Description Usage Arguments Value Examples
This is an implementation of an alternative to Person Correlation test as
implemented by cor.test
. It accepts the same arguments as
cor.test
. For more information regarding the model assumptions see:
http://sumsar.net/blog/2014/03/bayesianfirstaidpearsoncorrelationtest/
1 2 3 4 5 6 7 8 9 10  bayes.cor.test(x, ...)
## Default S3 method:
bayes.cor.test(x, y, alternative = c("two.sided", "less",
"greater"), method = c("pearson", "kendall", "spearman"), exact = NULL,
cred.mass = 0.95, continuity = FALSE, n.iter = 15000,
progress.bar = "text", conf.level, ...)
## S3 method for class 'formula'
bayes.cor.test(formula, data, subset, na.action, ...)

x, y 
numeric vectors of data values. 
... 
not used 
alternative 
ignored and is only retained in order to mantain
compatibility with 
method 
ignored 
exact 
ignored 
cred.mass 
the amount of probability mass that will be contained in
reported credible intervals. This argument fills a similar role as

continuity 
ignored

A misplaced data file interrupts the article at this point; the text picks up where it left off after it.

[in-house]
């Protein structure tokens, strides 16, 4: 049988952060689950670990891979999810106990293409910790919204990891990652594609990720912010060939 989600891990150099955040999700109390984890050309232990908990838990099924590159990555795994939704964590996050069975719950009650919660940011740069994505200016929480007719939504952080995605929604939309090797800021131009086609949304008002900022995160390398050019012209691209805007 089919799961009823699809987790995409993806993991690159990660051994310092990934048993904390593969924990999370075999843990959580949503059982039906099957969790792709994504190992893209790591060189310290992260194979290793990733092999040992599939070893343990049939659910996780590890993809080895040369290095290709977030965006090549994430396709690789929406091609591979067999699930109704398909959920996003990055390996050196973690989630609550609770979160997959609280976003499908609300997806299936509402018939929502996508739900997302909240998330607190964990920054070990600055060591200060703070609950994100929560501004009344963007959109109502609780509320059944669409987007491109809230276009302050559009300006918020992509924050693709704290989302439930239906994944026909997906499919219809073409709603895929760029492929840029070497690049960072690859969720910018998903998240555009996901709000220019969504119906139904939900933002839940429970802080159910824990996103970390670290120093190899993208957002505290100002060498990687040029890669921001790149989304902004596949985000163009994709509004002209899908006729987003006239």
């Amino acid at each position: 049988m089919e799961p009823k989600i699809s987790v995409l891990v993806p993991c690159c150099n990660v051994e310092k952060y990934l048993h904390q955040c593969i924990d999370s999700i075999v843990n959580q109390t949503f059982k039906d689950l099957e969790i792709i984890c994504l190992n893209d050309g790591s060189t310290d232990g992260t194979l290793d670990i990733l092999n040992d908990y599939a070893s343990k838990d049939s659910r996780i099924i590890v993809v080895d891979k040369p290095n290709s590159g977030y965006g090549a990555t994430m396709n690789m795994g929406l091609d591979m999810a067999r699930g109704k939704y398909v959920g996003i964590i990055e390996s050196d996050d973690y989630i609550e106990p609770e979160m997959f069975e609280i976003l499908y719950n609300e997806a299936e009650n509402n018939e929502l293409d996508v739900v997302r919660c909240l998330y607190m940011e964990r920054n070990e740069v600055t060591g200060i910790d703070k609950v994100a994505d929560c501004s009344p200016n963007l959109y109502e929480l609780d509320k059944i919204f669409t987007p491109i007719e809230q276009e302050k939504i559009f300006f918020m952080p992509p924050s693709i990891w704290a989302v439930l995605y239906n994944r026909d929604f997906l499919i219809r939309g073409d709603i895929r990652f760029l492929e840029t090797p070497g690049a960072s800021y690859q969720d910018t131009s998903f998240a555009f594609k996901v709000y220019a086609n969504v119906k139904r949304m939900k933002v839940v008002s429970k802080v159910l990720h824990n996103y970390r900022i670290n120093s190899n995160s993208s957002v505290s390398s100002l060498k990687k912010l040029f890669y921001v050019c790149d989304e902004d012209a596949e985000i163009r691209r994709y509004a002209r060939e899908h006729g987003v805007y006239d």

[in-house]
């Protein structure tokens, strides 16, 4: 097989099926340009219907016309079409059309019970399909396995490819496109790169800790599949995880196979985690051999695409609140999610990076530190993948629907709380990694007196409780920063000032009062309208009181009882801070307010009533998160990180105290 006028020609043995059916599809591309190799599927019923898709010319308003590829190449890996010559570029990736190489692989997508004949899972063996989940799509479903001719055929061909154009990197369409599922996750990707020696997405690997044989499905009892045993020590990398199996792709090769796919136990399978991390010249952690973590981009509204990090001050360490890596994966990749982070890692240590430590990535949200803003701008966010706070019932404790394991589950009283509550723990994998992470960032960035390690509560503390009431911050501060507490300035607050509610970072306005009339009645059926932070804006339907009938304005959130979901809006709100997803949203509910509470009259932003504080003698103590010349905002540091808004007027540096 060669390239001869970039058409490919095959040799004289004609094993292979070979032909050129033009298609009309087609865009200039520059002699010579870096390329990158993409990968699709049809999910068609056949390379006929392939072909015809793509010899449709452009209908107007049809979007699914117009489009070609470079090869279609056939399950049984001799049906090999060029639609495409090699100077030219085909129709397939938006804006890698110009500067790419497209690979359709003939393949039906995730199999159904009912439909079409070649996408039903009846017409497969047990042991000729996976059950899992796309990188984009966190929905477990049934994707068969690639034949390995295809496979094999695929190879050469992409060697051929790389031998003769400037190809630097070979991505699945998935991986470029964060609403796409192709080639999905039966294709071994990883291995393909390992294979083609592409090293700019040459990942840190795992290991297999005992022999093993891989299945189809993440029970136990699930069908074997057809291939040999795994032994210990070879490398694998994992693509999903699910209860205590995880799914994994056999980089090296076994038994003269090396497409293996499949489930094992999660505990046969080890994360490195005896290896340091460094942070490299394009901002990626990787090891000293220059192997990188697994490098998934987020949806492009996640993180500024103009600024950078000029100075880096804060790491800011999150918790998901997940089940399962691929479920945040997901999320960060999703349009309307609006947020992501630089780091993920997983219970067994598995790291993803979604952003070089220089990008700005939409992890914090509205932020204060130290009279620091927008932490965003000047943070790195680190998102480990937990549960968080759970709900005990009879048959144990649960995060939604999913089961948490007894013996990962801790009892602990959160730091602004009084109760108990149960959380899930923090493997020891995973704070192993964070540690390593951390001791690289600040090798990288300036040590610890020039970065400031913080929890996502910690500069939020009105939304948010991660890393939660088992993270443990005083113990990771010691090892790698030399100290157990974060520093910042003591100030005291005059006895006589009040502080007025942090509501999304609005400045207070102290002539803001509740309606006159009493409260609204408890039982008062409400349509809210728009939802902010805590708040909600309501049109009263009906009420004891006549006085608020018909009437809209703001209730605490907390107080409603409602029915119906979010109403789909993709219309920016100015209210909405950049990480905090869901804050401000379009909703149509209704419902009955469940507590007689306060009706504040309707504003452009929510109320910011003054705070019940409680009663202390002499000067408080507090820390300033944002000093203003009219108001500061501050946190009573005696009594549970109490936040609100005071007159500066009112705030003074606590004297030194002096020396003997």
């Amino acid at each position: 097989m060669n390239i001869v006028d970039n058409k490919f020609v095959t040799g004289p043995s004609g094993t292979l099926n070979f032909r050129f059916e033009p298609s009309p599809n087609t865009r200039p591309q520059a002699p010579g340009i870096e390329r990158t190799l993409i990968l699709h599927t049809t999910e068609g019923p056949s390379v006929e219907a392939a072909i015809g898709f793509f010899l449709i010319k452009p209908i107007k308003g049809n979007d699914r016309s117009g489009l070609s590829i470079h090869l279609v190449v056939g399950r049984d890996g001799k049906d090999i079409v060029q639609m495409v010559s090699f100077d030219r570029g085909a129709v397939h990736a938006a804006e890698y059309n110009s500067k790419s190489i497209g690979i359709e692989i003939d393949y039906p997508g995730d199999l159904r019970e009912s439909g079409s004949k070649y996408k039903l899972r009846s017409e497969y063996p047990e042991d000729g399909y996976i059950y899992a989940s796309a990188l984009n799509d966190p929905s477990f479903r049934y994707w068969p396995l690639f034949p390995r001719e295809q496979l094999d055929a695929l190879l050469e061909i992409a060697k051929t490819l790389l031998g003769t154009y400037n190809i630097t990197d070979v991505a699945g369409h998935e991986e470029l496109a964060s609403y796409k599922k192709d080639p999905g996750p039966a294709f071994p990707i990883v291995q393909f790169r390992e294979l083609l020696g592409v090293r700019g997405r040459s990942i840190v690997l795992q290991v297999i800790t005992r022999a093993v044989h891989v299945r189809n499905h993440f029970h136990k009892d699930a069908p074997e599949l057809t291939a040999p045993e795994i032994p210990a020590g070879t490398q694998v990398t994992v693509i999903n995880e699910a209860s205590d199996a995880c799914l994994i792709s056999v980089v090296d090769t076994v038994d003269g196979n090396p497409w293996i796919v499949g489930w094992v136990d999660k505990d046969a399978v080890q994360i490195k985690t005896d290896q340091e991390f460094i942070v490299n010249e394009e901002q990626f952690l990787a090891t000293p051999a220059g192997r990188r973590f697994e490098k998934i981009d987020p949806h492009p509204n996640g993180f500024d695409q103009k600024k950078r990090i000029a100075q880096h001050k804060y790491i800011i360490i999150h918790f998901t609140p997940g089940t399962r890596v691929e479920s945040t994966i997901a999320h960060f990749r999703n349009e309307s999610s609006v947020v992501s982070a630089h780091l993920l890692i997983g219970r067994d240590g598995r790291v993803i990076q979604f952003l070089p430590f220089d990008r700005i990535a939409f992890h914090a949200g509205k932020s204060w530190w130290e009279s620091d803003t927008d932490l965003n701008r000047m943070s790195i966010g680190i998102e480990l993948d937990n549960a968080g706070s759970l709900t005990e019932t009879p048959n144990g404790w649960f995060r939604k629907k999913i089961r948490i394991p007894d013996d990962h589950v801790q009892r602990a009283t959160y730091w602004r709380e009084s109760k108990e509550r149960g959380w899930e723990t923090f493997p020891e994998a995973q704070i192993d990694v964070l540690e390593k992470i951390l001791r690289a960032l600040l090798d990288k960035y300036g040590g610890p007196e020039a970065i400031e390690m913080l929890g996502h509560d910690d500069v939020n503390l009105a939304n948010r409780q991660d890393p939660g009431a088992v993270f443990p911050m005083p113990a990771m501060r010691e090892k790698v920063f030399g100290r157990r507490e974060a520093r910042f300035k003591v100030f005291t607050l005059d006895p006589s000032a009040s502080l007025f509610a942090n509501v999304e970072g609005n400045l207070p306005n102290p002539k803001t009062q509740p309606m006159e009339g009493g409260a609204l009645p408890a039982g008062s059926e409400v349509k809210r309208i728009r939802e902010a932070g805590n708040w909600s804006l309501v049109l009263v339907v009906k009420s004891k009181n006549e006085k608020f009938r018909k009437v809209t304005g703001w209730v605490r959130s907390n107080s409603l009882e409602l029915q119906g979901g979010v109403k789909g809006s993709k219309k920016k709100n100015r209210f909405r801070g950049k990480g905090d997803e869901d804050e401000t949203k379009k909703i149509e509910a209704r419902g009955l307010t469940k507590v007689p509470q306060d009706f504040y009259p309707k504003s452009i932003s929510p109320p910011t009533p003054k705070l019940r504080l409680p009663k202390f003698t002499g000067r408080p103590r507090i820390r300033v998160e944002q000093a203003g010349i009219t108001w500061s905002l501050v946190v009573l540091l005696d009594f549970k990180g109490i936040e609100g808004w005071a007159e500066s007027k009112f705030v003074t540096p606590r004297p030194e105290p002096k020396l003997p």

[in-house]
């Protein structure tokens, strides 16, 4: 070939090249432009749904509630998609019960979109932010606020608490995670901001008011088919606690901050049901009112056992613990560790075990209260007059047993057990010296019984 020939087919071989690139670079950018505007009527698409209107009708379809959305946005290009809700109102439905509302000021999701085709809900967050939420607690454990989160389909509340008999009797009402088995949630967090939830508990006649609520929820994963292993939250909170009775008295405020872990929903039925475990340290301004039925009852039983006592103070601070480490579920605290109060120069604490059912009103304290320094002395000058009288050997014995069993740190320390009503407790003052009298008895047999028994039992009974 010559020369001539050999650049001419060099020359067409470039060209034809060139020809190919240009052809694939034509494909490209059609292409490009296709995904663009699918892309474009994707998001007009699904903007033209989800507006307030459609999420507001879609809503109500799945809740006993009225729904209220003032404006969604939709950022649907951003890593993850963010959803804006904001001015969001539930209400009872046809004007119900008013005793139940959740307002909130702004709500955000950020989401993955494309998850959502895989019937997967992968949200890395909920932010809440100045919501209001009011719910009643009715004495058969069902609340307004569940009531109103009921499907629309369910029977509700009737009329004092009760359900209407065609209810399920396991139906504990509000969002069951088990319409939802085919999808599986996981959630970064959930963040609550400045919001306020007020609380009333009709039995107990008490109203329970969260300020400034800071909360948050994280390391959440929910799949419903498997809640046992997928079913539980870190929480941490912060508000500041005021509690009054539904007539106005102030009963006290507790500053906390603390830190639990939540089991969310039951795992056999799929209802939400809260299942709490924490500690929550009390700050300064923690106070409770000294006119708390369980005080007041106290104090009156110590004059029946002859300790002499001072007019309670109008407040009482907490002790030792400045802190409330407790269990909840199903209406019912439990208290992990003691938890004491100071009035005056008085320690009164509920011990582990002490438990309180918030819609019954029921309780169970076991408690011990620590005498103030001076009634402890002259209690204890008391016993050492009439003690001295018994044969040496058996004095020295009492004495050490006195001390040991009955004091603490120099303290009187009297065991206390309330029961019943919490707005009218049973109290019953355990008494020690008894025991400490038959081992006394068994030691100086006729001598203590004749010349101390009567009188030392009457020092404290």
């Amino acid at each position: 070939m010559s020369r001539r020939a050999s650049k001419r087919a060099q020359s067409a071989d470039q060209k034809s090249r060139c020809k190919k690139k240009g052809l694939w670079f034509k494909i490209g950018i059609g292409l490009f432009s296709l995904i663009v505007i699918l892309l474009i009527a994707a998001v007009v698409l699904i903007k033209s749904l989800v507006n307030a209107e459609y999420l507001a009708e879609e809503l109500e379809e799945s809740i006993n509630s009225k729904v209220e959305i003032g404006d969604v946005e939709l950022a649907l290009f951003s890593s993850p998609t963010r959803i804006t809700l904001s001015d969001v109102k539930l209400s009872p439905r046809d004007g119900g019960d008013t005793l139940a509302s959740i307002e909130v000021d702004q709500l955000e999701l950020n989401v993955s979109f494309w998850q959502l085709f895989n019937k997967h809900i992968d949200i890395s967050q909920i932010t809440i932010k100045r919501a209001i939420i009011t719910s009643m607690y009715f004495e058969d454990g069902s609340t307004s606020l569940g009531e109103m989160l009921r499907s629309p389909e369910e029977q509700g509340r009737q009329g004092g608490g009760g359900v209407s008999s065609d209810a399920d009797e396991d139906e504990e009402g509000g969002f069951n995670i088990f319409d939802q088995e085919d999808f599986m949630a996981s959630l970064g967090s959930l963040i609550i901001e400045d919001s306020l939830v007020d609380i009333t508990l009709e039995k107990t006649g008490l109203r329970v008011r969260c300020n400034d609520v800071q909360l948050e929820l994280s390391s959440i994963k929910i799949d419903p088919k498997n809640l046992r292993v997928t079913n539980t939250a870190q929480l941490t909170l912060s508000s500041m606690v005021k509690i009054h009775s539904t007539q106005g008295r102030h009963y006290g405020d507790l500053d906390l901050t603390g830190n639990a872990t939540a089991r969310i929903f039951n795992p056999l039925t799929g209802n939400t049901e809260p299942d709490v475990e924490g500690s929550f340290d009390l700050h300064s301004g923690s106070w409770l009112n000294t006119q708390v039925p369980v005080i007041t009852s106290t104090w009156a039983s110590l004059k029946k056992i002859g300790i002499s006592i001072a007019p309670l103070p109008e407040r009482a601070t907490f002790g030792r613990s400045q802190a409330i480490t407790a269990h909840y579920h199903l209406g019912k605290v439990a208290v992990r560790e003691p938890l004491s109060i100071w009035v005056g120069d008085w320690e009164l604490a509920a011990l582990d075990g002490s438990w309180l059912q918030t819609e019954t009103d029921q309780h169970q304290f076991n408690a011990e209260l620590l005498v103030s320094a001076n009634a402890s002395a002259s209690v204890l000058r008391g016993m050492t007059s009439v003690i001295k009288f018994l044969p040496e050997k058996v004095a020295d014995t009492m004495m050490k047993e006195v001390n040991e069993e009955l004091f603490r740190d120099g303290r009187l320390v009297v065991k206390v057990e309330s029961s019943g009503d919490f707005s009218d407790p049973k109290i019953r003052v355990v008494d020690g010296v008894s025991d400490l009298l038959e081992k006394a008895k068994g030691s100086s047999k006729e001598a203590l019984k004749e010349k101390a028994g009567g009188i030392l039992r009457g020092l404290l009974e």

n.iter 
The number of iterations to run the MCMC sampling. 
progress.bar 
The type of progress bar. Possible values are "text", "gui", and "none". 
conf.level 
same as 
formula 
a formula of the form 
data 
an optional matrix or data frame containing the variables in the
formula 
subset 
an optional vector specifying a subset of observations to be used. 
na.action 
a function which indicates what should happen when the data
contain NAs. Defaults to 
A list of class bayes_cor_test
that contains information about
the analysis. It can be further inspected using the functions
summary
, plot
, diagnostics
and
model.code
.
1 2 3 4 5 6 7 8 9 10 11 12 13 14 15 16 17 18 19 20 21  # Data from Hollander & Wolfe (1973), p. 187f.
# This example is borrowed from the documentation for cor.test().
# Assessment of tuna quality. We compare the Hunter L measure of
# lightness to the averages of consumer panel scores (recoded as
# integer values from 1 to 6 and averaged over 80 such values) in
# 9 lots of canned tuna.
x < c(44.4, 45.9, 41.9, 53.3, 44.7, 44.1, 50.7, 45.2, 60.1)
y < c( 2.6, 3.1, 2.5, 5.0, 3.6, 4.0, 5.2, 2.8, 3.8)
# First a classical correlation test:
cor.test(x, y)
# And here is the Bayesian first aid alternative:
bayes.cor.test(x, y)
# Save the output into a variable for easy plotting and further inspection:
fit < bayes.cor.test(x, y)
plot(fit)
summary(fit)
model.code(fit)

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